Letters, Marco Eagle, March 28

Marco Eagle

Living up to potential

Uh-oh. The Naples Daily News editorial of March 15 may have poked the beehive, but it was spot-on. Marco Island needed to “grow up.”

Several months ago, by our council election, we have started that process. Seventy percent of the voters said, “Enough!” Four council members were elected to make that change to “grow up.”


The citizens were tired of the existing “ol’ boy network” and the preferential treatment that prevailed. The proposed hotel, completely out of code in an already congested area, the arbitrary taking of Veterans’ Community Park for the use of said hotel, the proposed drug and alcohol rehab facility in a residential area, the influence of the Marriott, the tail that wags the dog, etc., are all examples.

The previous council hired former City Manager Roger Hernstadt and, along with a certain local reporter, became his biggest cheerleaders. Despite the obviously questionable dealings with developers, the “bro-mance” continued. A mid-contract raise for Hernstadt astounded the citizens. Based on what? There was no evaluation process in place, just an “ol’ boy” pat on the back for flipping hamburgers at local events.

At current council meetings, it is sad to see the divisiveness that lingers with incumbent council members. If a motion is put on the floor that the sky is up, expect the vote to be 5-2. That must change; Marco Island needs to move forward. A constructive atmosphere is what this city needs and wants.

New council members Jared Grifoni, Charlette Roman and Howard Reed, along with Chairman Larry Honig, have a long row to hoe, but 70 percent of their constituents have mandated a need for change. We applaud the professionalism that the new council members have sought to achieve, while the minority pouts. We have a great city. We just need to live up to our potential.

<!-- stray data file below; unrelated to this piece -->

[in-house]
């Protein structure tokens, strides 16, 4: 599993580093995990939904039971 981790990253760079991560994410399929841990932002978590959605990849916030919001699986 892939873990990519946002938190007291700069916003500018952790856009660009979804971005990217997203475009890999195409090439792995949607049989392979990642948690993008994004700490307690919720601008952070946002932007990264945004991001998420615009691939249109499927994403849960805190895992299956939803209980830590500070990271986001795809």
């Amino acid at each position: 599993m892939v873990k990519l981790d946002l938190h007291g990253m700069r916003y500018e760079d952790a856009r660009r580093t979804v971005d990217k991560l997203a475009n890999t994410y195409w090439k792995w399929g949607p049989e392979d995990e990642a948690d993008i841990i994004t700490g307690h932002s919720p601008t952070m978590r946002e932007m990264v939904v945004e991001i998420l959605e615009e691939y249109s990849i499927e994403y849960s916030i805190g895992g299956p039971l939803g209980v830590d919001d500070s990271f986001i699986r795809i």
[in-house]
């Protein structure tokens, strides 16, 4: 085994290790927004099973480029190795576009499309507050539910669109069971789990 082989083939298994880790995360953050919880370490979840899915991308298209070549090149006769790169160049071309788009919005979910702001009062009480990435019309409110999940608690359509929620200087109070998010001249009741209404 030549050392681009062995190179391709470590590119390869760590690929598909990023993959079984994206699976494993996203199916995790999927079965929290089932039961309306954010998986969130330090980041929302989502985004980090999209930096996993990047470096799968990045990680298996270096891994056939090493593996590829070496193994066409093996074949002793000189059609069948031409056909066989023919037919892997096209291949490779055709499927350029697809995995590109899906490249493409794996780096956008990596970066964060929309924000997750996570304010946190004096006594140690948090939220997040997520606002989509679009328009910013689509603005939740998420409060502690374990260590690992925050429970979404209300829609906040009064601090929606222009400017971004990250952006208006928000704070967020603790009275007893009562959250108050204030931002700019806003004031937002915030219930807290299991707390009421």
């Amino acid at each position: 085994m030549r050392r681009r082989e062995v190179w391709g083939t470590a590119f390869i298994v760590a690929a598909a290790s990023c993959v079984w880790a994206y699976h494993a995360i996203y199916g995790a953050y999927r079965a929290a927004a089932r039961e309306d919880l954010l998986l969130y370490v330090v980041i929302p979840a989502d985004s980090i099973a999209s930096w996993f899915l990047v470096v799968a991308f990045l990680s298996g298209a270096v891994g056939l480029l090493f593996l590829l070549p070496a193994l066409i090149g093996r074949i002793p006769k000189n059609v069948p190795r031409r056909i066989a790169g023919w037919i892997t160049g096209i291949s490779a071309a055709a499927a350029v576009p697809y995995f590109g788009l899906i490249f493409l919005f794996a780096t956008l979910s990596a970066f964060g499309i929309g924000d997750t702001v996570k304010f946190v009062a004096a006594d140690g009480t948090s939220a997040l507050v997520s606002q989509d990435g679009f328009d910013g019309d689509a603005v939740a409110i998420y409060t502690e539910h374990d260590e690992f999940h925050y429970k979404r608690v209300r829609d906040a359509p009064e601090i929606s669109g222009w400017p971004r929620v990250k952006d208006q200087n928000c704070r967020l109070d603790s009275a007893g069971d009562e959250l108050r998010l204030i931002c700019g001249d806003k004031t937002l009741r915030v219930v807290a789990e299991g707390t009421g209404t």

John J. Marchetti, Marco Island

Shame on you

To the person who knocked over my motorcycle at the Fountain Plaza outside the Sunshine Booksellers South on a Friday afternoon: Be aware that you caused several hundred dollars’ worth of damage.

It is surprising that someone on Marco Island involved in vehicle damage could not be bothered to leave a note, report it to the police or advise one of the shops in this plaza.

It showed a lack of responsibility and ethics. If you are an island resident, it reflects badly on all of us. If you are not, it reflects badly on our visitors.

Shame on you.

Douglas Andrews, Marco Island

Buy more refuge land

It sure was disheartening to read about the “major decrease” in nesting birds in Southwest Florida. But this should come as little surprise as water woes and destruction of habitat continue to put pressure on all Southwest Florida wildlife.

It made me recall a Dorothy Edwards article in the Marco Eagle March 1 about the Marsh Trail in the recently created Ten Thousand Islands National Wildlife Refuge. This refuge sustains a large population of wading and nesting birds. How lucky we are to have had our federal government set this land aside in 1989 for enjoyment and benefit.

The Ten Thousand Islands National Wildlife Refuge (and Florida Panther National Wildlife Refuge) also appeared in a Naples Daily News article March 2. This story was about Collier County commissioners seeking back payments (approximately $500,000) from a National Wildlife Refuge Fund program that was designed to “compensate local governments for property tax revenue lost by creation of national refuges.

Read, “lost revenues from development.”

Collier County Commissioner Bill McDaniel suggested that the $500,000 could be used to develop an Interstate 75 interchange at Everglades Boulevard.

Is there irony here? Seeking money from an agency that blessed us by protecting thousands of acres of lands that will be critical to sustaining nesting birds, and then using that money to destroy yet more critical habitat for an interstate interchange?

Collier County commissioners are the front line in the defense of our natural resources, and they continue to fail us in eastern Collier County. Let the National Wildlife Refuge Fund keep that money -- maybe it could be used to add national refuge lands, hopefully in Collier County.

Luke Larson, Isles of Capri